Clint Eastwood has recently become fascinated at how one short moment can define the lives of some characters forever. Such was his focus in Sully (2016), with the miraculous safe landing of a plane in New York’s East River, or in his experimental The 15:17 to Paris (2018), which used the real men who staved off a terrorist attack on a train to renact their actions. His most recent film goes back to 1996 and the Atlanta Olympic Games bombing, focusing specifically on the unjust backlash that security guard Richard Jewel got from the FBI and media.
Richard Jewel (2019) follows the eponymous character (Paul Walter Hauser), a law and order-obsessed man who’s determination at his passion is almost his biggest fault. His over-the-top actions lead to his ouster as a Sheriff’s Deputy and later in a stint of security guard jobs. However, as he is hired for security in the 1996 Atlanta Olympic Games, his passion to follow protocol are what led to the discovery of the bomb, and the beginning of an evacuation that probably saved hundreds of lives. The aftermath, however, pinned Jewel as the main suspect of the bomb, and the relentless FBI and media barrage that he suffered ended up nearly breaking him and his family.
Clint Eastwood as a director has always been fascinated with character studies, from his earlier successes: Million Dollar Baby (2004), Unforgiven (1992), and Mystic River (2003) to his more nationalistic-centered ones in American Sniper (2014) and The Mule (2018). Eastwood has always been adept at showcasing the regular folk amidst the glamour of history, it was his main attraction in his war films Letters from Iwo Jima (2006) and Flags of Our Fathers (2006); however, Eastwood’s recent trend of chest-thumping nationalist pieces have been pushing him further from his characters and seeming to enter a realm of politics that appear incredibly biased and diluted.
Richard Jewel feels like Eastwood’s most political piece, in that the director is incredibly one-sided in his narrative. His Jewel is pegged as saint whilst his adversaries are caricatured as moustache-twirling Disney villains. There was some particularly poor execution with reporter Kathy Scruggs (Olivia Wilde) who broke the initial story of Jewel as a main suspect. Scruggs is portrayed as a hysteric writer who is desperate for a scoop no matter its truth. This can very much represent some journalists, but her portrayal is so over the top that it made me laugh out loud at some points. The film shows her as a deceitful, overly emotional, and immoral person who seduces agents for scoops; the film even pegs her as a terrible writer who uses other reporters to do her work. Her character seemed like such a clear vendetta from Eastwood against the media and its treatment of Jewel, that it makes the objective view that the film might have searched for completely invalid.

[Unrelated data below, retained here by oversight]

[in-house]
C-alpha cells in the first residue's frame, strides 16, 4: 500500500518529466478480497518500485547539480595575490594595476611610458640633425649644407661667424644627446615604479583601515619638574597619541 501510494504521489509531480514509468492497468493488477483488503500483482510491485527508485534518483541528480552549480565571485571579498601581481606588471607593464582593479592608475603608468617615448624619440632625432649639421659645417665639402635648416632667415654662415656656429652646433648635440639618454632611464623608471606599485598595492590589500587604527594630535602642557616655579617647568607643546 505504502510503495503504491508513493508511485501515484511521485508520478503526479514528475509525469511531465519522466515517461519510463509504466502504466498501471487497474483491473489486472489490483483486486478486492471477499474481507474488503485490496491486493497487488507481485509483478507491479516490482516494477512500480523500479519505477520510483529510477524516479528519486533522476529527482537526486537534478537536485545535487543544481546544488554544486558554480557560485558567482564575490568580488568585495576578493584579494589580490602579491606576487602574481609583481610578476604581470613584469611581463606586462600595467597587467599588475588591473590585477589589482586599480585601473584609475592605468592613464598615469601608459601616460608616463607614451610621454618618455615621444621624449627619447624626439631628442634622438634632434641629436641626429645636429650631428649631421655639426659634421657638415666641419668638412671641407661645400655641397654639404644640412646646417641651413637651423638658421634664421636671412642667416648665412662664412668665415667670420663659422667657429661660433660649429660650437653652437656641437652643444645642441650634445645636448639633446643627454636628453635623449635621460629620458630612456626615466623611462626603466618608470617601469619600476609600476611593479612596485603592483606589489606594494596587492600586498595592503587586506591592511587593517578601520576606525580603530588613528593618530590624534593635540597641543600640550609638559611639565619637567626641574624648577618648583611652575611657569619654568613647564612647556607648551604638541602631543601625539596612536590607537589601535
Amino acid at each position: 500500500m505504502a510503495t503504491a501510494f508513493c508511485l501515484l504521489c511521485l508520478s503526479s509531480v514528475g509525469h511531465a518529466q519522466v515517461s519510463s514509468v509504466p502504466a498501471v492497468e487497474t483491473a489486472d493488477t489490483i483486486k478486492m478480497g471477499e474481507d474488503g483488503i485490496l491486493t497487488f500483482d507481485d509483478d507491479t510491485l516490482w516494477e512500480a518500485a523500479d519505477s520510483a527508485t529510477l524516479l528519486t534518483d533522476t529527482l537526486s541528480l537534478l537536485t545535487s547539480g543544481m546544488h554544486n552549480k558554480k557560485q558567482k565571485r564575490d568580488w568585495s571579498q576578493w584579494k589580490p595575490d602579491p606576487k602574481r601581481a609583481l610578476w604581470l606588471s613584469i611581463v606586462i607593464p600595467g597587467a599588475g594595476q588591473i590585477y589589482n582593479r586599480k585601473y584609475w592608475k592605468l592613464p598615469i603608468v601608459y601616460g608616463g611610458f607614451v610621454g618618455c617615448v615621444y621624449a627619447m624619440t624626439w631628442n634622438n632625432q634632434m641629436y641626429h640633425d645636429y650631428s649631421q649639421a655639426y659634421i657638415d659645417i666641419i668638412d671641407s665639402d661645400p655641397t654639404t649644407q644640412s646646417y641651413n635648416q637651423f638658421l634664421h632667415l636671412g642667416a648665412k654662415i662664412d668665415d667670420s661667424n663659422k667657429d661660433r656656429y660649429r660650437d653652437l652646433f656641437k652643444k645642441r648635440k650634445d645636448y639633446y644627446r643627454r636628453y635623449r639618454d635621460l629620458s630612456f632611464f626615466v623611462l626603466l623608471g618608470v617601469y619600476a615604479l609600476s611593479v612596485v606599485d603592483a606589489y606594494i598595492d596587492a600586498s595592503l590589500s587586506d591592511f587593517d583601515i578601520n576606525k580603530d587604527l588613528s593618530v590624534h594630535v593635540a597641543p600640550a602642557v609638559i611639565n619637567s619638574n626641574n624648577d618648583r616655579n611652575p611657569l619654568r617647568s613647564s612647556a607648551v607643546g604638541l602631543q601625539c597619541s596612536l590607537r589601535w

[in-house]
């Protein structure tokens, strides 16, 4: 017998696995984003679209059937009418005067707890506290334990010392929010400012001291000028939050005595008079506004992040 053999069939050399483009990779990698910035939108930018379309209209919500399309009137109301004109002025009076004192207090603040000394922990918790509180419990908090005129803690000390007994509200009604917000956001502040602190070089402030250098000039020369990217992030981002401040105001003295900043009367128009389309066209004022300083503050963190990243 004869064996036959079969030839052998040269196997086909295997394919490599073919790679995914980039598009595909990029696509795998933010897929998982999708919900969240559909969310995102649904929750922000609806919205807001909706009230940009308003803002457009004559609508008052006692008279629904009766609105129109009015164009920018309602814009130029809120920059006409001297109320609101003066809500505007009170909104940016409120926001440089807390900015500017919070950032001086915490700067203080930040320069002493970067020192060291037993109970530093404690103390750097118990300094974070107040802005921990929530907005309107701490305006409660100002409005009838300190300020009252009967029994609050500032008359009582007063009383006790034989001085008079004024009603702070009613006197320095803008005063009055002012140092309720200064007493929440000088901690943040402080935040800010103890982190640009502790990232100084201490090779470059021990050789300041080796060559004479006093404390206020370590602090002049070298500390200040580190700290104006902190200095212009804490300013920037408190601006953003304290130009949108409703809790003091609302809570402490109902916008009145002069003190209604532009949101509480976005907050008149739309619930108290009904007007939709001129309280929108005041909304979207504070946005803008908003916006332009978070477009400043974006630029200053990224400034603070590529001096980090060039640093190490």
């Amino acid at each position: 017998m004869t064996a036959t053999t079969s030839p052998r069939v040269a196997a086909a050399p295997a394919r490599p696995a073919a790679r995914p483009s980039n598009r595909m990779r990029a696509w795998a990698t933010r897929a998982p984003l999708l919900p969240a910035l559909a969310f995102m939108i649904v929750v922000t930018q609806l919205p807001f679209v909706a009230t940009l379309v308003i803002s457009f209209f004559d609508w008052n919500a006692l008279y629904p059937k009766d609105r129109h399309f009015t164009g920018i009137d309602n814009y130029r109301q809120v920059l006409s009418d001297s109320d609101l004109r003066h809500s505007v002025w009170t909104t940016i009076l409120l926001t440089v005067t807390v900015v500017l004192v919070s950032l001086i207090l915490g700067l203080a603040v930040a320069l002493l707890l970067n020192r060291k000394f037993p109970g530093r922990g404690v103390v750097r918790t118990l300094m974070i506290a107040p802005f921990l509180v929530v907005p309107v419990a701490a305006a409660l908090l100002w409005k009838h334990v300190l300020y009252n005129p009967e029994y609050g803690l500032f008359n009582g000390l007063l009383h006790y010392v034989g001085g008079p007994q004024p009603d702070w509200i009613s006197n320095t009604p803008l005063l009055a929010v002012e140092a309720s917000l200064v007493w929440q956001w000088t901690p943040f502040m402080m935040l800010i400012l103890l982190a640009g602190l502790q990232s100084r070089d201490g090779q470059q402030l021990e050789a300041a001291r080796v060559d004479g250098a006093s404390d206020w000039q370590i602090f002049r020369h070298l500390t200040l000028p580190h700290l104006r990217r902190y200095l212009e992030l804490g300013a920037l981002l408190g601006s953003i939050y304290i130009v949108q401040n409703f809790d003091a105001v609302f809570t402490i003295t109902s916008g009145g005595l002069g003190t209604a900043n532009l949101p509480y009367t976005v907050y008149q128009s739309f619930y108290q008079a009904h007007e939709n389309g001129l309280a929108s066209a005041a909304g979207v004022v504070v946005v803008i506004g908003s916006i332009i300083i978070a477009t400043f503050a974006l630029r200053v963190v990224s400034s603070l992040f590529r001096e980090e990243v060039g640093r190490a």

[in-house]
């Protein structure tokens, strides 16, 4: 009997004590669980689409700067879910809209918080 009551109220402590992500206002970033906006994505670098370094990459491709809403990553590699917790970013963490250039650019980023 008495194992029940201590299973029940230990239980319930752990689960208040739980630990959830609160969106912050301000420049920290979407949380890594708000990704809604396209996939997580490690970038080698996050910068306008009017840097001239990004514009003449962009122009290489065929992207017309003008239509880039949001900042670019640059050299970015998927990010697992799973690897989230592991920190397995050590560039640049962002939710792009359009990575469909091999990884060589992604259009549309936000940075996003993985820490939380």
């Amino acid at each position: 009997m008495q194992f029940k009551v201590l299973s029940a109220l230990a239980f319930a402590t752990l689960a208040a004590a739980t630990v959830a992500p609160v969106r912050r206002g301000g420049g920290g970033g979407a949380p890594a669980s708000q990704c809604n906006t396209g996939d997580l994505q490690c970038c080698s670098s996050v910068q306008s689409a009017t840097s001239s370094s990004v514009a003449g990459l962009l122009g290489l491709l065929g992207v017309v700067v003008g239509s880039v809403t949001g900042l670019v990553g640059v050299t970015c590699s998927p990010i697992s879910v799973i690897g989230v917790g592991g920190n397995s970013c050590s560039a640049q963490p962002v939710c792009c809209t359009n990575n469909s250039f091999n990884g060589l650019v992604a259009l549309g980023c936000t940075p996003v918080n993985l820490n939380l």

This incredible black-and-white view of the event is, in fact, a detriment to its theme. It makes the actual complexities of the aftermath appear to be overly-simplistic. Richard Jewel could have been a fascinating look at how fear drives people to act irrationally and imprison those deemed to be the most obvious suspects. Such was the case in the United States following World War II with their Japanese internment camps and 9/11 with the Muslim population in New Jersey (and around other states as well). Richard Jewel tries to make a point about the injustice of character profiling, and yet this seems to fall flat when one thinks that the profiling of a white man in America is nothing compared to the unjust prejudice facing literally every other demographic in the country. As such the actual sad story of Richard Jewel and his exploitation are diluted by such unbalanced and sloppy filmmaking.
Despite the bad writing and execution, Eastwood is able to assemble an impressive cast. Walter Hauser had been shining in bit roles in I, Tonya (2017) and BlacKkKlansman (2018) in the past, but he shows in Richard Jewel that those past appearances were not lucky flashes, but instead a sign of an incredibly talented actor. Walter Hauser carries the weight of this film and is able to craft the seeming naivete and passion that Jewel had towards law enforcement with an endearing aura. The rest of the cast is rounded out with two very strong performances by Sam Rockwell as Jewel’s lawyer and Kathy Bates as his mother. Jon Hamm and Olivia Wilde are stuck playing the villains in roles that could hardly be salvaged; thus their appearances are usually more embarrassing than informative to viewers.
In the end, Richard Jewel is a possible indication of the dangerous path that Eastwood is going down in his recent films; of a more biased view that is steering away from objective character studies that he had proven to be an expert at. The strong cast and break-out lead from Walter Hauser prove to make the film a bit more palatable, but the inconsistencies and flaws are too glaring to be looked over.